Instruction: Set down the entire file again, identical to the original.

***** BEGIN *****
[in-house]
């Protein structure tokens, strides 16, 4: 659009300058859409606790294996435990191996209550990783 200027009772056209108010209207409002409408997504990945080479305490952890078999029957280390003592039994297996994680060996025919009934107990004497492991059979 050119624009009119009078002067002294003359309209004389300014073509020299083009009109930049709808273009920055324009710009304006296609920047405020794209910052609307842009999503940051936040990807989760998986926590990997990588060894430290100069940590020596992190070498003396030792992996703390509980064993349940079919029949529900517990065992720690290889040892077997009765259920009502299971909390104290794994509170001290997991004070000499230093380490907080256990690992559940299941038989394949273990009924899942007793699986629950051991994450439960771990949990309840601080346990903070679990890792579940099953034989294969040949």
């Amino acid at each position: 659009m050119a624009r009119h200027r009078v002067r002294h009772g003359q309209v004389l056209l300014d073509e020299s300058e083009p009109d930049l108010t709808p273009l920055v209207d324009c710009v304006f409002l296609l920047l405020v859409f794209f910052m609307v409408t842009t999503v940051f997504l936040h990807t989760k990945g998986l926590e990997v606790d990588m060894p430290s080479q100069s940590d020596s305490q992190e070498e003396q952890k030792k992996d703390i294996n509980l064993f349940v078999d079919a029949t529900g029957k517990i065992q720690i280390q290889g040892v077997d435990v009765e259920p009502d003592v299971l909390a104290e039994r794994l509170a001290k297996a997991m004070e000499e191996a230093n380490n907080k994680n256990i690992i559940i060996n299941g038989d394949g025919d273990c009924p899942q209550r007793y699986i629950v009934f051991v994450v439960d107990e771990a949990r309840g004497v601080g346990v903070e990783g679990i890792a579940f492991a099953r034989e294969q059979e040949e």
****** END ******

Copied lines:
[in-house]
């Protein structure tokens, strides 16, 4: 659009300058859409606790294996435990191996209550990783 200027009772056209108010209207409002409408997504990945080479305490952890078999029957280390003592039994297996994680060996025919009934107990004497492991059979 050119624009009119009078002067002294003359309209004389300014073509020299083009009109930049709808273009920055324009710009304006296609920047405020794209910052609307842009999503940051936040990807989760998986926590990997990588060894430290100069940590020596992190070498003396030792992996703390509980064993349940079919029949529900517990065992720690290889040892077997009765259920009502299971909390104290794994509170001290997991004070000499230093380490907080256990690992559940299941038989394949273990009924899942007793699986629950051991994450439960771990949990309840601080346990903070679990890792579940099953034989294969040949």
């Amino acid at each position: 659009m050119a624009r009119h200027r009078v002067r002294h009772g003359q309209v004389l056209l300014d073509e020299s300058e083009p009109d930049l108010t709808p273009l920055v209207d324009c710009v304006f409002l296609l920047l405020v859409f794209f910052m609307v409408t842009t999503v940051f997504l936040h990807t989760k990945g998986l926590e990997v606790d990588m060894p430290s080479q100069s940590d020596s305490q992190e070498e003396q952890k030792k992996d703390i294996n509980l064993f349940v078999d079919a029949t529900g029957k517990i065992q720690i280390q290889g040892v077997d435990v009765e259920p009502d003592v299971l909390a104290e039994r794994l509170a001290k297996a997991m004070e000499e191996a230093n380490n907080k994680n256990i690992i559940i060996n299941g038989d394949g025919d273990c009924p899942q209550r007793y699986i629950v009934f051991v994450v439960d107990e771990a949990r309840g004497v601080g346990v903070e990783g679990i890792a579940f492991a099953r034989e294969q059979e040949e």